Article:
Hong Kong's leader said in his first public address yesterday that the city's move toward full democracy should be gradual and orderly, but he stopped short of giving a timeline for political reforms.
Donald Tsang (曾蔭權), who took office four months ago, reminded the public that Beijing still has a major say in the city's affairs and that keeping a good relationship with the Communist leadership was important to economic growth and political change.
"We and our mainland compatriots are of the same blood," Tsang said. "We share a common interest and destiny. We ride on the same boat."
Minutes before the speech, radical Legislator Leung Kwok-hung (梁國雄), nicknamed "Long Hair," was kicked out of the legislature for wearing a gold cape and accusing Tsang of being a self-appointed emperor.
Tsang hasn't pushed hard for full democracy for the former British colony. And the lack of full democracy galls many Hong Kongers, who argue that the city -- one of Asia's most affluent, stable and literate societies -- is ready for universal suffrage.
In his speech yesterday, Tsang said that a taskforce was studying constitutional reforms aimed at creating greater democracy. But he provided no timeline for the political changes.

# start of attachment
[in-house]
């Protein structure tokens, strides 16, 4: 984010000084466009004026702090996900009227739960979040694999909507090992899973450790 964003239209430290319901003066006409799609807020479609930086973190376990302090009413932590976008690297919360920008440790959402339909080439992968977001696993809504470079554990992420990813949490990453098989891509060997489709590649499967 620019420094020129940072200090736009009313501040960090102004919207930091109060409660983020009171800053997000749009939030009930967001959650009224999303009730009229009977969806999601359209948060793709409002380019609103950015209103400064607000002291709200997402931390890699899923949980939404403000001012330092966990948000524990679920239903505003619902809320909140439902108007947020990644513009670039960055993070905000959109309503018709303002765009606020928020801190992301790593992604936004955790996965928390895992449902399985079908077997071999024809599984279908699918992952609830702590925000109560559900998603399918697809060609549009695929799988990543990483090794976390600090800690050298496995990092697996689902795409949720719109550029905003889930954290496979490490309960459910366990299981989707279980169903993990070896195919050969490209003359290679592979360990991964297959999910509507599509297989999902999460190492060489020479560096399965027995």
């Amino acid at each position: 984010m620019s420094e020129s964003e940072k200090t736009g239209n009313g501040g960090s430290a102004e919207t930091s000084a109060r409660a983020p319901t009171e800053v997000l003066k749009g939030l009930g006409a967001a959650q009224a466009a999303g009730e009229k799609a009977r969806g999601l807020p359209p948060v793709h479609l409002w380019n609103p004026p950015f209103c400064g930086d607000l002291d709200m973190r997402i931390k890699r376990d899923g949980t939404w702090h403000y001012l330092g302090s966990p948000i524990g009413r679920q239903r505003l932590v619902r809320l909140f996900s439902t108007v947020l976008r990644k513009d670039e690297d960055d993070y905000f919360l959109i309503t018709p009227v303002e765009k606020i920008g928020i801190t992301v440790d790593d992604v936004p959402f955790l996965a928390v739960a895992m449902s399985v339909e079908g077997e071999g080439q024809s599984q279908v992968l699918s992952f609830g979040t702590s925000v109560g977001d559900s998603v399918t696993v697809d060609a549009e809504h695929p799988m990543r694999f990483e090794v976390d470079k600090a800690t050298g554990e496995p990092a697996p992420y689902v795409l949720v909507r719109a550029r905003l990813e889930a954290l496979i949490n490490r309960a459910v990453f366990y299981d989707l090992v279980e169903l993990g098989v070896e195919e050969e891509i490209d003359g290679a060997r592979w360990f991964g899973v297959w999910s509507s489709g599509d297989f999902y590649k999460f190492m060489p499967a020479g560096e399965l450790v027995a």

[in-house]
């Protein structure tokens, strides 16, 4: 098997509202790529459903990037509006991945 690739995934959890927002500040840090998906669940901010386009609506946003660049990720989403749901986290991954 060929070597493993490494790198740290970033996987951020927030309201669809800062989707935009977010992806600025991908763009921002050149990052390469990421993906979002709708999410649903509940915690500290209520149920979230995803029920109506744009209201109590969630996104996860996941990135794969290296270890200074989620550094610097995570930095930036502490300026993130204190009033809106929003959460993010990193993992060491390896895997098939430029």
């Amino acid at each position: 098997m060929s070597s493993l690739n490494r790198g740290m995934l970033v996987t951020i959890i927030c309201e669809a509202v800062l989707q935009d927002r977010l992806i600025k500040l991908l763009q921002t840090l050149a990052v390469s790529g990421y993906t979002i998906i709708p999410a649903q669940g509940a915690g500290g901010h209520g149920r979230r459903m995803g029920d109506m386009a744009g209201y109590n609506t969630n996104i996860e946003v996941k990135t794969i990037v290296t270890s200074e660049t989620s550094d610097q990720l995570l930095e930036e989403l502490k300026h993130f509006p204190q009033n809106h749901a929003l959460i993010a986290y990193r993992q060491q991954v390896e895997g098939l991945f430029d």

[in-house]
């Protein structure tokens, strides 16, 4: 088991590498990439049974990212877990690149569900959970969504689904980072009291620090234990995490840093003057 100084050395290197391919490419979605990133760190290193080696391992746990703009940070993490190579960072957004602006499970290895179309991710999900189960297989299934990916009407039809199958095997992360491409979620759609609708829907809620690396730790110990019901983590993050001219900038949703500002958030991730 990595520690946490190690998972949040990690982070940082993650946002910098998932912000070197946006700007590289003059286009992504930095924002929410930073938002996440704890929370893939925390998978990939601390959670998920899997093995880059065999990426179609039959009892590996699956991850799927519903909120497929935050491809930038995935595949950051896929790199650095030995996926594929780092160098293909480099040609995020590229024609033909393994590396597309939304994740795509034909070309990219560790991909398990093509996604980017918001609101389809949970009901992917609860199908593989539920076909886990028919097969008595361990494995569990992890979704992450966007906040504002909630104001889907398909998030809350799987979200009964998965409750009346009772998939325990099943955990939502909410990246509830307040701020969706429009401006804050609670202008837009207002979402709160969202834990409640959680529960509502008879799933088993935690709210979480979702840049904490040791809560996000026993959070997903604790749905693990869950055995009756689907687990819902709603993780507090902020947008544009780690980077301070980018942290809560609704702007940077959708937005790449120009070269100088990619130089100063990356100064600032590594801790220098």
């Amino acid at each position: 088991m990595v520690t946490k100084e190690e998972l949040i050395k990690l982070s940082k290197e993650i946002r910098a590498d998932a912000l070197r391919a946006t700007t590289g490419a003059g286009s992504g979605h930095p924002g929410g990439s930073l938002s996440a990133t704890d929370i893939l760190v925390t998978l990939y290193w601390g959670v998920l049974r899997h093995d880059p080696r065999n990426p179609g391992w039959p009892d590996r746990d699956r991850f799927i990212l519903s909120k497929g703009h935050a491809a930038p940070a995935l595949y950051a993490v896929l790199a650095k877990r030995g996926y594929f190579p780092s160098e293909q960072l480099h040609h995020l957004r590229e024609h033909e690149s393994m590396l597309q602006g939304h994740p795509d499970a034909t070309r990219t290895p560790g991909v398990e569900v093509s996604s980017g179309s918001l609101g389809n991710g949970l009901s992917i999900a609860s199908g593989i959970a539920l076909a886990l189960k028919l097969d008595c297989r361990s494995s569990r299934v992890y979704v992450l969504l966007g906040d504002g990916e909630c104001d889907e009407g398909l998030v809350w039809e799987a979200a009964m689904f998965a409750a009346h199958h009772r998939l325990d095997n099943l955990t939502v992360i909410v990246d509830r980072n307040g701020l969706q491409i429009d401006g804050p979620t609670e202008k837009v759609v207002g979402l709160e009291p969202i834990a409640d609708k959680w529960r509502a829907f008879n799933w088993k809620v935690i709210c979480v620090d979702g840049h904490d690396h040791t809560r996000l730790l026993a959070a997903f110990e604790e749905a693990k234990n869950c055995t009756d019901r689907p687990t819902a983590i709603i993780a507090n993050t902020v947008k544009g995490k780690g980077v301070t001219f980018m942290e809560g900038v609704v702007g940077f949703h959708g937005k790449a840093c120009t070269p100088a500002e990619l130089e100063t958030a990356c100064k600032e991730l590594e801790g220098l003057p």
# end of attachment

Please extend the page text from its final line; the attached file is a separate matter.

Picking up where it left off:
"Our constitutional development should be taken forward in a gradual and orderly manner toward the ultimate objective of universal suffrage," he said.
After his speech, he said at a news conference that Hong Kong's political system has its faults.
"It is far from perfect. We realize it. This is an interim step. We realize it and we have a destination of universal suffrage," he said. "That is a national policy. We are marching toward that final policy. The important thing is that we're always on the move."
Tsang took over as chief executive in June, replacing the unpopular Tung Chee-hwa (
Tsang, a former finance minister and Tung's right hand man, has been savvier than his predecessor, who was viewed as aloof and insensitive to the needs of the public. Tsang has mixed more with the public and has been more accessible to the media -- which Tung frequently ignored.
Tsang used his speech to hit on several of his administration's themes: building a more responsive government, creating greater social harmony, cleaning the city's polluted skies, retraining workers and stoking economic growth by becoming more competitive.
"Strong government is a prerequisite for economic development," Tsang said.